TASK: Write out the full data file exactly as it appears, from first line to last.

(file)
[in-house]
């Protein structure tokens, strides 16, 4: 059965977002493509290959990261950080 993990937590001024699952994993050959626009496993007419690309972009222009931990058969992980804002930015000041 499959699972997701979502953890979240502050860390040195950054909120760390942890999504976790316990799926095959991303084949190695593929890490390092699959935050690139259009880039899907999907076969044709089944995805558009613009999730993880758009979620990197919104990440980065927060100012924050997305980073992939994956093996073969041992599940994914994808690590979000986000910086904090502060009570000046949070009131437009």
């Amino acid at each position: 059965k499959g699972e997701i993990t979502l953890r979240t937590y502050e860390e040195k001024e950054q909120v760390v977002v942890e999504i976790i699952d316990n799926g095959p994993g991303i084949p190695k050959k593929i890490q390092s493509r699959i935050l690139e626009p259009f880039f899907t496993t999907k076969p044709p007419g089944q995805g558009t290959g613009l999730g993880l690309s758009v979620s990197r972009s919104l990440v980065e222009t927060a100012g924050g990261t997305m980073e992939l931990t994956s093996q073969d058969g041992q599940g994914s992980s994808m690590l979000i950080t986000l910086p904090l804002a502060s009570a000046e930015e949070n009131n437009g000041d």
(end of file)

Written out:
[in-house]
């Protein structure tokens, strides 16, 4: 059965977002493509290959990261950080 993990937590001024699952994993050959626009496993007419690309972009222009931990058969992980804002930015000041 499959699972997701979502953890979240502050860390040195950054909120760390942890999504976790316990799926095959991303084949190695593929890490390092699959935050690139259009880039899907999907076969044709089944995805558009613009999730993880758009979620990197919104990440980065927060100012924050997305980073992939994956093996073969041992599940994914994808690590979000986000910086904090502060009570000046949070009131437009």
């Amino acid at each position: 059965k499959g699972e997701i993990t979502l953890r979240t937590y502050e860390e040195k001024e950054q909120v760390v977002v942890e999504i976790i699952d316990n799926g095959p994993g991303i084949p190695k050959k593929i890490q390092s493509r699959i935050l690139e626009p259009f880039f899907t496993t999907k076969p044709p007419g089944q995805g558009t290959g613009l999730g993880l690309s758009v979620s990197r972009s919104l990440v980065e222009t927060a100012g924050g990261t997305m980073e992939l931990t994956s093996q073969d058969g041992q599940g994914s992980s994808m690590l979000i950080t986000l910086p904090l804002a502060s009570a000046e930015e949070n009131n437009g000041d």